KUALA LUMPUR, Malaysia — Three Mexican brothers held on suspicion of producing methamphetamine in Malaysia face the death penalty if convicted of drug trafficking, a government lawyer said Wednesday.

The three were arrested together with a Malaysian and a Singaporean in March 2008 at a secluded factory in Malaysia’s southern Johor state where police found more than 63 pounds (29 kilograms) of methamphetamine worth 44 million ringgit ($15 million).

All five were charged with drug trafficking, which carries a mandatory penalty of death by hanging on conviction.

The Kuala Lumpur High Court is scheduled to hear defence lawyers present their case April 27, said prosecutor Umar Saifuddin Jaafar.

The brothers are Jose Regino Gonzalez Villarreal, 33, Simon Gonzalez Villarreal, 36, and Luis Alfonso Gonzalez Villarreal, 43. The other two accused are Lim Hung Wang, a Singaporean, and Lee Boon Siah, a Malaysian.

The Mexicans’ other brother, Jose Gonzalez Villarreal, has urged their country’s government to help them, saying the family has only spoken to the three suspects twice since their arrest and have little knowledge of developments in the case.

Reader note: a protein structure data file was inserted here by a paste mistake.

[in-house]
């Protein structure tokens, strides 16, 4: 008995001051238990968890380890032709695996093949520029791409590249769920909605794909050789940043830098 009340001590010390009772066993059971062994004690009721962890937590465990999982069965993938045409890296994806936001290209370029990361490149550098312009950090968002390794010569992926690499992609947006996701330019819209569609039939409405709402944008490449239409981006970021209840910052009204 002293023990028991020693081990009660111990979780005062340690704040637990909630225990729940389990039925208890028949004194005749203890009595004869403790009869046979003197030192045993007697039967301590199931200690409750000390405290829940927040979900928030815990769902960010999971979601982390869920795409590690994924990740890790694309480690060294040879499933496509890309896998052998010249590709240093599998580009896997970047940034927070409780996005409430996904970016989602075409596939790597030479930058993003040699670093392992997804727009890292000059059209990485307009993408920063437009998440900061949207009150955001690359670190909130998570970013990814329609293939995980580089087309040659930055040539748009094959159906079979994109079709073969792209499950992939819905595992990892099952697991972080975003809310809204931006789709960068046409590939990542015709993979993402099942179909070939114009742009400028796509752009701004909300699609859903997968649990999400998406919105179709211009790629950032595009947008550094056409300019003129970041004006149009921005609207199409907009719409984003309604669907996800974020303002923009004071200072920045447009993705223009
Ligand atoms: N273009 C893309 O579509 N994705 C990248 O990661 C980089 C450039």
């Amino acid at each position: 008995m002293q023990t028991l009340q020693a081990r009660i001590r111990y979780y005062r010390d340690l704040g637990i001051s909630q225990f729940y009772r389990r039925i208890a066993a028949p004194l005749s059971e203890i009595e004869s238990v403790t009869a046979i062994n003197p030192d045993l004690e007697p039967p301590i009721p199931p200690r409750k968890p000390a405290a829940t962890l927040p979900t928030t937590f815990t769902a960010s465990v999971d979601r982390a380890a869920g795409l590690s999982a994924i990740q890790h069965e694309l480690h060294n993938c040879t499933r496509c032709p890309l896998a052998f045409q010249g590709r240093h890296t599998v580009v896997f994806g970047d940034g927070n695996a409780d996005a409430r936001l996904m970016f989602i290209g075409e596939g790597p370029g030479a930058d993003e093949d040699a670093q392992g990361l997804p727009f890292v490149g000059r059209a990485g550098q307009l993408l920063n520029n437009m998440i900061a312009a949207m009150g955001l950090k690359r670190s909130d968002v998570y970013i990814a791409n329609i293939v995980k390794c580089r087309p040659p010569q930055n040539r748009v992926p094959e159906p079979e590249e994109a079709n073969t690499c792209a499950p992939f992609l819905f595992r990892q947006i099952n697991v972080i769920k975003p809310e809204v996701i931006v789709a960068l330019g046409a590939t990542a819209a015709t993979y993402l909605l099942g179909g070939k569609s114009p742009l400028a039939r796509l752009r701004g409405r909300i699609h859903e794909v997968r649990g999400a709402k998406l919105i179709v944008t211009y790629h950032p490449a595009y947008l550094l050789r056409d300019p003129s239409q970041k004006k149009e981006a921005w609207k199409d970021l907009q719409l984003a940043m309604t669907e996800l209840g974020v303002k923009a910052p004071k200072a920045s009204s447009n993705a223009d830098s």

“My parents are in despair over the situation,” he said in a telephone interview in the western city of Culiacan. “We really haven’t been able to do anything because of our lack of resources. We are poor people.”

The three brothers have no criminal record in Mexico, according to Martin Gatelum, a spokesman for the attorney general’s office of the western state of Sinaloa, a major drug trafficking hub and the cradle of a powerful Mexican cartel of the same name.

The Mexican Foreign Ministry did not immediately respond to requests for comment.

Umar Saifuddin, the Malaysian prosecutor, said authorities believe the raided factory produced methamphetamine because in addition to the drugs they found traces of chemicals and possible drug-making equipment. It was believed to have been operating for about six months before the raid.

The High Court ruled last month it was unreasonable to conclude that it was a mere coincidence that the Mexican brothers, who were in Malaysia on tourist visas, were at the factory during the raid, according to Umar Saifuddin. Defence lawyers did not immediately return calls seeking comment.

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